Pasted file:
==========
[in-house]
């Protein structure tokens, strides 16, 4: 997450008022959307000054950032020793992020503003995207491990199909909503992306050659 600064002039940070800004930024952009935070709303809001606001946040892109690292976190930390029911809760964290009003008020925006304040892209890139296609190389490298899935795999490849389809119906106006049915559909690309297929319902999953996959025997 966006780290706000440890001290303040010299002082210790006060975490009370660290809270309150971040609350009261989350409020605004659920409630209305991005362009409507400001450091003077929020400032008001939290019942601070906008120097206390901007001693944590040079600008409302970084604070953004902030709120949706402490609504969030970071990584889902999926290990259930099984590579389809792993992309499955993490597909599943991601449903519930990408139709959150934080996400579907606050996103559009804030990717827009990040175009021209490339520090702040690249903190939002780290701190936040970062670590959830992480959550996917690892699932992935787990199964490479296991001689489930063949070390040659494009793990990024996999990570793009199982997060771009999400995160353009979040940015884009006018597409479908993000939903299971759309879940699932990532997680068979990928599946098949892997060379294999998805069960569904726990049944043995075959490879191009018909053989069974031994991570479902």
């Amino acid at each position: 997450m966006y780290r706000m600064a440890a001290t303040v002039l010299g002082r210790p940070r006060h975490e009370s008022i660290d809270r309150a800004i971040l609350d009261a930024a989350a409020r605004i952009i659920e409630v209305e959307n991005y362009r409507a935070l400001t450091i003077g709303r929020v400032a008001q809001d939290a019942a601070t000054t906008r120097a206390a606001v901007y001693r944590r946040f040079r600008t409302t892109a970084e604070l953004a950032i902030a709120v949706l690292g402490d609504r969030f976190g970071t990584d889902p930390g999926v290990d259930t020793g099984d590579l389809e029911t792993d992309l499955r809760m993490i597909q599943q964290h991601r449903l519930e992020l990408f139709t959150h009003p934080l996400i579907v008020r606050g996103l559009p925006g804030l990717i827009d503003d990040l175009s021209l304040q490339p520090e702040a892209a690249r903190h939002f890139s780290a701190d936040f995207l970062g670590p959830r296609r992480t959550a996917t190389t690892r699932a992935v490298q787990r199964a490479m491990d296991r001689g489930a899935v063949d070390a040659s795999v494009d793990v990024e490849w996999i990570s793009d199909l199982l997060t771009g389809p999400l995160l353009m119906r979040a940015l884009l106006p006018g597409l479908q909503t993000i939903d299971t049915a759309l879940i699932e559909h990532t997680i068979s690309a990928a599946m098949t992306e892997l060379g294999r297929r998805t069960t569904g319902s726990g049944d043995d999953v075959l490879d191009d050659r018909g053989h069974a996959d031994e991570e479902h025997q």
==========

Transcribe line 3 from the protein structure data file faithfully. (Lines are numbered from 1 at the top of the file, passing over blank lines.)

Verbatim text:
């Amino acid at each position: 997450m966006y780290r706000m600064a440890a001290t303040v002039l010299g002082r210790p940070r006060h975490e009370s008022i660290d809270r309150a800004i971040l609350d009261a930024a989350a409020r605004i952009i659920e409630v209305e959307n991005y362009r409507a935070l400001t450091i003077g709303r929020v400032a008001q809001d939290a019942a601070t000054t906008r120097a206390a606001v901007y001693r944590r946040f040079r600008t409302t892109a970084e604070l953004a950032i902030a709120v949706l690292g402490d609504r969030f976190g970071t990584d889902p930390g999926v290990d259930t020793g099984d590579l389809e029911t792993d992309l499955r809760m993490i597909q599943q964290h991601r449903l519930e992020l990408f139709t959150h009003p934080l996400i579907v008020r606050g996103l559009p925006g804030l990717i827009d503003d990040l175009s021209l304040q490339p520090e702040a892209a690249r903190h939002f890139s780290a701190d936040f995207l970062g670590p959830r296609r992480t959550a996917t190389t690892r699932a992935v490298q787990r199964a490479m491990d296991r001689g489930a899935v063949d070390a040659s795999v494009d793990v990024e490849w996999i990570s793009d199909l199982l997060t771009g389809p999400l995160l353009m119906r979040a940015l884009l106006p006018g597409l479908q909503t993000i939903d299971t049915a759309l879940i699932e559909h990532t997680i068979s690309a990928a599946m098949t992306e892997l060379g294999r297929r998805t069960t569904g319902s726990g049944d043995d999953v075959l490879d191009d050659r018909g053989h069974a996959d031994e991570e479902h025997q």